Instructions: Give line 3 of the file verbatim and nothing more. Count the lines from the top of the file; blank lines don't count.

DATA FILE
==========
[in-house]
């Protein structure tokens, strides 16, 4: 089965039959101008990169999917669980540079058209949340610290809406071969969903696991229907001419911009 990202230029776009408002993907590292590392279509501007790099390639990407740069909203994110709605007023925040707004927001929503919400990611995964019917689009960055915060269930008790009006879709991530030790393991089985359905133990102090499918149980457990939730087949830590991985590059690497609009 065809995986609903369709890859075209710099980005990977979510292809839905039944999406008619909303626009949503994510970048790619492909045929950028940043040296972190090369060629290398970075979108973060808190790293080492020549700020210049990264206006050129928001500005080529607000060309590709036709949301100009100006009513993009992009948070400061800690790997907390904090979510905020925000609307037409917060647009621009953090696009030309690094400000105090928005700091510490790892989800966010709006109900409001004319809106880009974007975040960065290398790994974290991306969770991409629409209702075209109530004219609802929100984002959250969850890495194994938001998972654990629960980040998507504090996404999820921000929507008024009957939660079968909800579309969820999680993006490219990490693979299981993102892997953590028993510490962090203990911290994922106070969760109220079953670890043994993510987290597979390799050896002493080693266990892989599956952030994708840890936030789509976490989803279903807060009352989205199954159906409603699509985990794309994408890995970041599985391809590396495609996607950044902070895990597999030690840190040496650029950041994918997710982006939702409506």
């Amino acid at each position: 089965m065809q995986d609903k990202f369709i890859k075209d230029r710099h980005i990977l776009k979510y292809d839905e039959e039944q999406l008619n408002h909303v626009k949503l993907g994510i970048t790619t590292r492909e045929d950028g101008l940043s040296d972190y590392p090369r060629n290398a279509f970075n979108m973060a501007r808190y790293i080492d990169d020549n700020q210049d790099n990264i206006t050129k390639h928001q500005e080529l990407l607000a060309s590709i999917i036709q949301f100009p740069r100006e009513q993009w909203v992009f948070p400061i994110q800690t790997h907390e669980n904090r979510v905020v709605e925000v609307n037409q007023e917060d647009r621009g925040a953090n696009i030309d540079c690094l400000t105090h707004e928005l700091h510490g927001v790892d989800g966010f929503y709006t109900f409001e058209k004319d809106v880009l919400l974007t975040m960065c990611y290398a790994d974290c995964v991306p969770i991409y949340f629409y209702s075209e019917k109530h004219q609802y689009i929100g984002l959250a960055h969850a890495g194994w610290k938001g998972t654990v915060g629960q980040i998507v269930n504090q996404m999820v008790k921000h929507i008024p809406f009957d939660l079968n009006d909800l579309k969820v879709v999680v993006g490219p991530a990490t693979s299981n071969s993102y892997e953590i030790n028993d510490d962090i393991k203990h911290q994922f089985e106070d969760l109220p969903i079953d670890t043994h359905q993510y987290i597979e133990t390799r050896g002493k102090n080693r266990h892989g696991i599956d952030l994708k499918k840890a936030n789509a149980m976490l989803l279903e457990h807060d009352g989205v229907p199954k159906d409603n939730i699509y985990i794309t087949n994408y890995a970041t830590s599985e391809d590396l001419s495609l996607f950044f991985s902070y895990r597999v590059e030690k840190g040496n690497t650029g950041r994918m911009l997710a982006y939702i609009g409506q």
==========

């Amino acid at each position: 089965m065809q995986d609903k990202f369709i890859k075209d230029r710099h980005i990977l776009k979510y292809d839905e039959e039944q999406l008619n408002h909303v626009k949503l993907g994510i970048t790619t590292r492909e045929d950028g101008l940043s040296d972190y590392p090369r060629n290398a279509f970075n979108m973060a501007r808190y790293i080492d990169d020549n700020q210049d790099n990264i206006t050129k390639h928001q500005e080529l990407l607000a060309s590709i999917i036709q949301f100009p740069r100006e009513q993009w909203v992009f948070p400061i994110q800690t790997h907390e669980n904090r979510v905020v709605e925000v609307n037409q007023e917060d647009r621009g925040a953090n696009i030309d540079c690094l400000t105090h707004e928005l700091h510490g927001v790892d989800g966010f929503y709006t109900f409001e058209k004319d809106v880009l919400l974007t975040m960065c990611y290398a790994d974290c995964v991306p969770i991409y949340f629409y209702s075209e019917k109530h004219q609802y689009i929100g984002l959250a960055h969850a890495g194994w610290k938001g998972t654990v915060g629960q980040i998507v269930n504090q996404m999820v008790k921000h929507i008024p809406f009957d939660l079968n009006d909800l579309k969820v879709v999680v993006g490219p991530a990490t693979s299981n071969s993102y892997e953590i030790n028993d510490d962090i393991k203990h911290q994922f089985e106070d969760l109220p969903i079953d670890t043994h359905q993510y987290i597979e133990t390799r050896g002493k102090n080693r266990h892989g696991i599956d952030l994708k499918k840890a936030n789509a149980m976490l989803l279903e457990h807060d009352g989205v229907p199954k159906d409603n939730i699509y985990i794309t087949n994408y890995a970041t830590s599985e391809d590396l001419s495609l996607f950044f991985s902070y895990r597999v590059e030690k840190g040496n690497t650029g950041r994918m911009l997710a982006y939702i609009g409506q």